Jack Halberstam's 'Wild Things: The Disorder of Desire' (excerpt)
Enjoy this excerpt of Wild Things: The Disorder of Desire, wherein Jack Halberstam offers an alternative history of sexuality by tracing the ways in which wildness has been associated with queerness and queer bodies throughout the 20th century.
Chapter Four: Where the Wild Things Are: Humans, Animals, and Children
Where the Wild Things Are
And let's not forget the wolves. I insist on the forgetting as much as on the wolves and the genelycology because what we should not stint on here [foire l'iconomie de] is the economy of forgetting as repression, and some logic of the political unconscious which busies itself around all these proliferating productions and all these chasings after, panting after so many animal monsters, fantastic beasts, chimeras, and centaurs that the point, in chasing them, is to cause them to flee, to forget them, repress them, of course, but also (and it is not simply the contrary), on the contrary, to capture them, domesticate them, humanize them, anthropomorphize them, tame them, cultivate them, park them, which is possible only by animalizing man and letting so many symptoms show up on the surface of political and politological discourse. — Jacques Derrida, The Beast and the Sovereign
And let's not forget the wolves. In Where the Wild Things Are, a beautiful and seductive story of childhood rebellion and exploration, the child-animal-wild continuum names a set of relations that cordon off the home from the world, that situate love alongside violence, and that link mobility to freedom and sequestering to ruination. Sendak introduces us to world threatened by a catastrophic conflict between mother and child, burdened by the phallic power of the absent father, and soaking in the child's inevitable encounter with rejection and departure.
The child in this story, Max, may not have been raised by wolves, but he is, at any rate, wearing a wolf suit and making enough mischief that his mother calls him a "wild thing." In response to his mother, and while embracing his wildness, Max says "I'll eat you up." For his punishment, Max is sent to bed without supper, and as he stands in his room, alone and hungry, a world grows around him and then an ocean and then a boat, and he sails off, "in and out of weeks," until he arrives "where the wild things are." The wild things, part human and part animal, "roared their terrible roars and gnashed their terrible teeth and rolled their terrible eyes and showed their terrible claws." When the wild beasts see that Max is not afraid of them, and when he tells the creatures to "be still!," the wild things make Max their king and celebrate with a wild rumpus. Eventually Max gets sick of being king and "the most wild thing of all"; he is lonely and wants to be loved and fed. And so, home he goes, lured by the smell of his mother's cooking, and he reenters the home, perhaps in the absence of any other truly wild space to go.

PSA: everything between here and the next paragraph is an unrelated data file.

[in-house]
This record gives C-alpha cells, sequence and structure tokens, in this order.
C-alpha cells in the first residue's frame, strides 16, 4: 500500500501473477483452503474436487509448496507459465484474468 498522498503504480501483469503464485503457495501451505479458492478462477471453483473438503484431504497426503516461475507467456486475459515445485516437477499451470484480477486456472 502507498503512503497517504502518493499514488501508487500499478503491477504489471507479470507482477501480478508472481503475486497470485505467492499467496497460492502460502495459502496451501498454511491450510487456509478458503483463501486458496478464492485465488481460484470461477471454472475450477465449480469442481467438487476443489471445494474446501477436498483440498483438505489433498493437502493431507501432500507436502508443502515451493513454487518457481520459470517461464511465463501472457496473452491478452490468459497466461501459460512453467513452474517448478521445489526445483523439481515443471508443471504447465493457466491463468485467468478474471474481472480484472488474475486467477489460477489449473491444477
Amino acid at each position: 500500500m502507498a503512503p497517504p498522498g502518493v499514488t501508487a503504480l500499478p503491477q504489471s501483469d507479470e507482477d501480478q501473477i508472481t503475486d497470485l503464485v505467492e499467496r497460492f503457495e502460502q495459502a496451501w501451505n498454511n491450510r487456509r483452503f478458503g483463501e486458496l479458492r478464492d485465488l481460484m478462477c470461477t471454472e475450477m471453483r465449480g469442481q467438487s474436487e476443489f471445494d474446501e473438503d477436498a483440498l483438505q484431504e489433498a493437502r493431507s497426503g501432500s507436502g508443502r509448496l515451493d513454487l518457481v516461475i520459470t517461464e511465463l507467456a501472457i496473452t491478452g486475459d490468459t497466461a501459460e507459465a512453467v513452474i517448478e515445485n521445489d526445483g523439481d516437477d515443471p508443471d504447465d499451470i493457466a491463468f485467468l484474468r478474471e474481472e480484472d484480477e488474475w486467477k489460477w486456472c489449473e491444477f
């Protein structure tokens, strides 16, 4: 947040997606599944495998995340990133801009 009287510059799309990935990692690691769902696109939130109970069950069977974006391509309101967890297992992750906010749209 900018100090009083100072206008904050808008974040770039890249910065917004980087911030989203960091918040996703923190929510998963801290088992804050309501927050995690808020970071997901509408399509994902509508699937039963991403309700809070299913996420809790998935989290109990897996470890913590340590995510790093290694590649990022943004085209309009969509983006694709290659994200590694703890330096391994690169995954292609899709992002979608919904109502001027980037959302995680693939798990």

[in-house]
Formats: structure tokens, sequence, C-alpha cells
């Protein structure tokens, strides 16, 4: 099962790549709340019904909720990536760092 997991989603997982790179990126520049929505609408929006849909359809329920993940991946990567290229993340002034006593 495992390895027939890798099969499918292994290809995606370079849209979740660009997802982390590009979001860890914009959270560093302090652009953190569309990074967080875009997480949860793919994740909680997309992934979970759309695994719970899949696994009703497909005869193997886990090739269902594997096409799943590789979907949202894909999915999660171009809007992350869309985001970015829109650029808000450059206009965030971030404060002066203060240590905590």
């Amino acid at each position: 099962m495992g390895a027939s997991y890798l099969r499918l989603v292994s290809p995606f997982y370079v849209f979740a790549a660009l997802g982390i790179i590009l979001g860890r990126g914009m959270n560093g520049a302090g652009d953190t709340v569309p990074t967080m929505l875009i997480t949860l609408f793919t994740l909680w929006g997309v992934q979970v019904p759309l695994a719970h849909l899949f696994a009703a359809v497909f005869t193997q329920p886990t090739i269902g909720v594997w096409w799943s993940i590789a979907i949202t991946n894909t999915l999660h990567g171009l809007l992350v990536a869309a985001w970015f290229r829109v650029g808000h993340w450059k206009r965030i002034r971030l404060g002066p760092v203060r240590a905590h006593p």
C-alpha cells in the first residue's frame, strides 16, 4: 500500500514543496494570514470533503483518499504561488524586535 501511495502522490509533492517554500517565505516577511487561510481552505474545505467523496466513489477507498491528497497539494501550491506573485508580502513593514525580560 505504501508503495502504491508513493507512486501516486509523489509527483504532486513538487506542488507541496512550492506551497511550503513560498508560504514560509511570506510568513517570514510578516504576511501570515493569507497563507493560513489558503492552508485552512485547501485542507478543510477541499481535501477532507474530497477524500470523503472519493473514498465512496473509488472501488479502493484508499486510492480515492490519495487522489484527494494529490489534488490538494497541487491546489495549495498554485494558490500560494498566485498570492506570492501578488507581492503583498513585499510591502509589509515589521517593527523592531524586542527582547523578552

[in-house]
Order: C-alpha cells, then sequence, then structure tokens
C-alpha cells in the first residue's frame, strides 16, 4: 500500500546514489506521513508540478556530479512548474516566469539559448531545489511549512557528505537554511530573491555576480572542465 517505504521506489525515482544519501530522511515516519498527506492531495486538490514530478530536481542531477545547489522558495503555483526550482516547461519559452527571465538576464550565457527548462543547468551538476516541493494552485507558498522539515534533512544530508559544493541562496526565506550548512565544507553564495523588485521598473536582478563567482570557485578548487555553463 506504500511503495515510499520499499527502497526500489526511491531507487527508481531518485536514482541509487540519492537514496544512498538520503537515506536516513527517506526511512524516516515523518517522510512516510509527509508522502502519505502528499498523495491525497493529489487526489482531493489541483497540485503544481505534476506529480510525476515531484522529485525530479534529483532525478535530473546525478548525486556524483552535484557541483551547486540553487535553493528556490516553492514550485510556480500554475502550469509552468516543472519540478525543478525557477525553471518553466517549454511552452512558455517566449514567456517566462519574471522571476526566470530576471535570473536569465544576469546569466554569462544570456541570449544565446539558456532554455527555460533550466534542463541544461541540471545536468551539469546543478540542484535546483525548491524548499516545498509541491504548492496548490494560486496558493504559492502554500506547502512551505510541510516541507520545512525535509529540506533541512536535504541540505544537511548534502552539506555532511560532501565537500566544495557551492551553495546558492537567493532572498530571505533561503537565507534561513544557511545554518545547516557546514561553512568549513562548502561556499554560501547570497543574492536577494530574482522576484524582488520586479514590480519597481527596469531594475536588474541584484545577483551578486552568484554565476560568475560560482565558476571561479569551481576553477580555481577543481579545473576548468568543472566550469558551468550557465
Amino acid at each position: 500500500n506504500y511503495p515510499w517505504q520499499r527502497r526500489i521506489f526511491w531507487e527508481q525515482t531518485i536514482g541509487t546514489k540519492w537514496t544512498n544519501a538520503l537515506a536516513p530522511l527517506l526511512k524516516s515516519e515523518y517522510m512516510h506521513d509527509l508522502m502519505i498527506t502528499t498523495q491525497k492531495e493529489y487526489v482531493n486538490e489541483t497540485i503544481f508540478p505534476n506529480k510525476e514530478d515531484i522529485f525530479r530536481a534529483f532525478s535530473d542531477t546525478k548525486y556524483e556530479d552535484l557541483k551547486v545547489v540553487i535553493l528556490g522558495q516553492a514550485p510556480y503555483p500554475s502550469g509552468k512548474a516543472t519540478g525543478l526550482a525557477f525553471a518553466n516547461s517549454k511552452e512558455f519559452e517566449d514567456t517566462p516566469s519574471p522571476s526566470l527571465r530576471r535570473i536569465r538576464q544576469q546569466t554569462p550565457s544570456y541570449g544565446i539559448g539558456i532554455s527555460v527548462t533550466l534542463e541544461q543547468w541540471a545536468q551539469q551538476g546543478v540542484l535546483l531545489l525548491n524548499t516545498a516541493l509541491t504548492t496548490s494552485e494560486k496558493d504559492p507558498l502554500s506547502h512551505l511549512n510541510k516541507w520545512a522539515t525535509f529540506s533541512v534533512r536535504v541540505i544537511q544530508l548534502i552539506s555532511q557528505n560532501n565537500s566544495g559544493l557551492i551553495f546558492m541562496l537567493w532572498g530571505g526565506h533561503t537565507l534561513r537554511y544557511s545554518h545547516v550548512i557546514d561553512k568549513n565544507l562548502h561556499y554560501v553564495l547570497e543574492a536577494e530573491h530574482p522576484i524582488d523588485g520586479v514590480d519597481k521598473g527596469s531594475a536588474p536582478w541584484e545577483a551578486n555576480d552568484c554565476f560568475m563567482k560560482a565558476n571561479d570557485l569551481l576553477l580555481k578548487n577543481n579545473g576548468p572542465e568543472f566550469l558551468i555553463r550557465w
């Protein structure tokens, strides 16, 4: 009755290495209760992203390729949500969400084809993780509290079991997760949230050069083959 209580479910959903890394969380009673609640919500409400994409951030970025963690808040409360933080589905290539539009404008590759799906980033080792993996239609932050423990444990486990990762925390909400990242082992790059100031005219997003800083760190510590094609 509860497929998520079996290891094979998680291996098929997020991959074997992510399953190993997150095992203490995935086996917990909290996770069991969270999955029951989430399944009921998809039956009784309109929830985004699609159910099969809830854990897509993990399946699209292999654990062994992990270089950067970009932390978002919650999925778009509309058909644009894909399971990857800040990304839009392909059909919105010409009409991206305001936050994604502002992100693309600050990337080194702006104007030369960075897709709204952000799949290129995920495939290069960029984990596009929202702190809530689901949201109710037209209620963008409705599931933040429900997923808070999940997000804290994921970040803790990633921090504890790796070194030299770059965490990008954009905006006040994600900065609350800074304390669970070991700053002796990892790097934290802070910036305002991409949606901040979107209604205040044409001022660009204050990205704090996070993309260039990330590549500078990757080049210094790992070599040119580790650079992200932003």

Sendak, who died in 2012 at the age of eighty-three, was the child of Jewish-Polish immigrant parents who moved to Brooklyn in the 1920s; he was also gay. Indeed, queerness limns Where the Wild Things Are and resides within the implicit critique of the family and in the marginalized spaces to which the wild things have been banished. Publication of the book certainly raised concerns for some parents, and initially it was excluded from some libraries in 1963 despite being very well received (the book won the Caldecott Medal in 1964). The grotesque figures that make up the world of the wild, and the anger that propels the small protagonist to join them, along with the implication that there are worlds of rejected people just beyond the space of the domestic, go some way toward identifying both the disturbing quality of the book and the queerness that underlines its narrative. Max's status, in his wolf costume, as half boy – half animal, as partially wild, confirms the unsettled arrangement of desire and embodiment that might constitute the precondition for queerness. Wildness, in this book, sometimes functions as a synonym for queerness, but at other times it names a mode of being that lies outside of the systems of classification that nest human bodies into clear and nonoverlapping categories. Wildness names the potential of certain forms of desire to stray beyond the boundaries of family and home. For this reason, Sendak's gayness, while not an explicit part of his storytelling, props up the human-animal-child dynamics in much of his work that are notable for their eccentricity.